Years ago, David had put up a Tibetan prayer flag pole in the middle of his large hay field. Having lived around them for years in Nepal, he had decided that he needed one too.
He began planting daffodil bulbs around the prayer flags every Fall. With each passing year friends began to join the ritual. Then he began to think about building a stupa, “one day”. On one of those occasions, a Tibetan friend announced to the group that David wanted to build a stupa at the site of the prayer flags and flowers. It was at that moment, after years of wanting to do it that he decided, “I can talk about it, or just do it”. So he did.
A stupa, known in Tibetan as a “choten”, very simply put is a spiritual monument, symbolizing the enlightened mind. They are said to promote harmony, prosperity, longevity, good health and peace. It is also believed that they bring blessings and alleviation of suffering to the environment in which they are built, to those who build them, and to those who visit them.
Traditionally, stupas are built under the direction of a Buddhist teacher. David has been studying under Khentrul Lodro Thaye Rinpoche for many years.
The Rinpoche is the abbott of Madro Tashi Choling, one of the last remaining monestaries in Tibet.
The Rinpoche also created the Katog Choling Retreat Center, in Parthenon, Arkansas, a retreat and learning center devoted to spreading the Dharma in North America.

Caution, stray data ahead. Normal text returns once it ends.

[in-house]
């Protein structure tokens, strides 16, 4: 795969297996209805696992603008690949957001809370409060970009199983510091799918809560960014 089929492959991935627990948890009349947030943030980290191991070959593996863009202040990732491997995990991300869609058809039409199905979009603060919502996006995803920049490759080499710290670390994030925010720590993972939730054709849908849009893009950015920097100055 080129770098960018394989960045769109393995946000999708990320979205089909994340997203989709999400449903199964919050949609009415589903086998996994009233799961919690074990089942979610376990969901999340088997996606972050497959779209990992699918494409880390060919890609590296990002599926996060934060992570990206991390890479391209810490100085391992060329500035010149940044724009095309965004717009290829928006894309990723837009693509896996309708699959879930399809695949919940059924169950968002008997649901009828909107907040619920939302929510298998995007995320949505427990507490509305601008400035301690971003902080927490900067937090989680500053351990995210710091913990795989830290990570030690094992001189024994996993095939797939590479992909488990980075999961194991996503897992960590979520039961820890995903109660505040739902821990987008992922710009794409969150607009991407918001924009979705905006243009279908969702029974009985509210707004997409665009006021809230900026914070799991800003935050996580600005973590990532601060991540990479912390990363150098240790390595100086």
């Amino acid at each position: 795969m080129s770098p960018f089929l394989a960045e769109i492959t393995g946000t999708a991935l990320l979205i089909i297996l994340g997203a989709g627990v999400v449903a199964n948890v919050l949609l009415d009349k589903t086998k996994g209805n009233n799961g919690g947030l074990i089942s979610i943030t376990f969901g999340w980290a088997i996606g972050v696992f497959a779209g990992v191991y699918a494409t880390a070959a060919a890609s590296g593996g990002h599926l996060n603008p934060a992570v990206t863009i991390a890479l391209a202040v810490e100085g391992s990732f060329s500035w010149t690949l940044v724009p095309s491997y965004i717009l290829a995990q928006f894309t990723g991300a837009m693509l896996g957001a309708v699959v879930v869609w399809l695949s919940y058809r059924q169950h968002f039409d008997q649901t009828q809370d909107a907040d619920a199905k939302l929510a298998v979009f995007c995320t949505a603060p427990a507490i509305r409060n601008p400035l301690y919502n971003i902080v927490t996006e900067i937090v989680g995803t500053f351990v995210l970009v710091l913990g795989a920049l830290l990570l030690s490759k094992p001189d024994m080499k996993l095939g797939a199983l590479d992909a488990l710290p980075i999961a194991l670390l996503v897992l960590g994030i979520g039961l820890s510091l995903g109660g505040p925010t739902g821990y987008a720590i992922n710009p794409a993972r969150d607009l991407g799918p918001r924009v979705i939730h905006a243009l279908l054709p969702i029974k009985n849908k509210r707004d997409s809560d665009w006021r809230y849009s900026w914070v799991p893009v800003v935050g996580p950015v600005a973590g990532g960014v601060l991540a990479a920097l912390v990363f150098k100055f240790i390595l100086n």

The Rinpoche came to David’s farm to undertake the first step in the building of a stupa, the traditional blessing of the land. From the documentary “David Brown and the Stupa”, currently in post production, the Rinpoche explains the first important steps. David then begins construction on the summer solstice, June 21st, 2006, and soon thereafter, lays the foundation.
The stupa was completed in the Spring of 2007. The official dedication was held on April 22, 2007. The day was declared Connecticut Stupa Day by then Governor Jodi Rell. The dedication was attended by over 1,000 people, including many Tibetans, religious leaders of many different faiths, as well as now United States Senator, Richard Blumenthal.
Not even two weeks later, in the early morning hours of May 1st, 2007, David lost his barn and studio to a massive fire. Gone in the flames were many family heirlooms, a beloved cat, photographs from his many travels, countless canvasses and all of his tools and machinery for the farm. David looked at it as a lesson in impermanence. But he soon rebuilt the barn and studio with the generous support of his many friends and family.
For David, the stupa stands today for the benefit of all sentient beings. In the Rinpoche’s words, “…it becomes the heart essence of the area”. Regardless of your belief system, David hopes the stupa will be a place of respite and reflection. The Tibetans believe that a stupa can relieve pain and suffering for all who gaze upon it. The world could use a bit of that right now.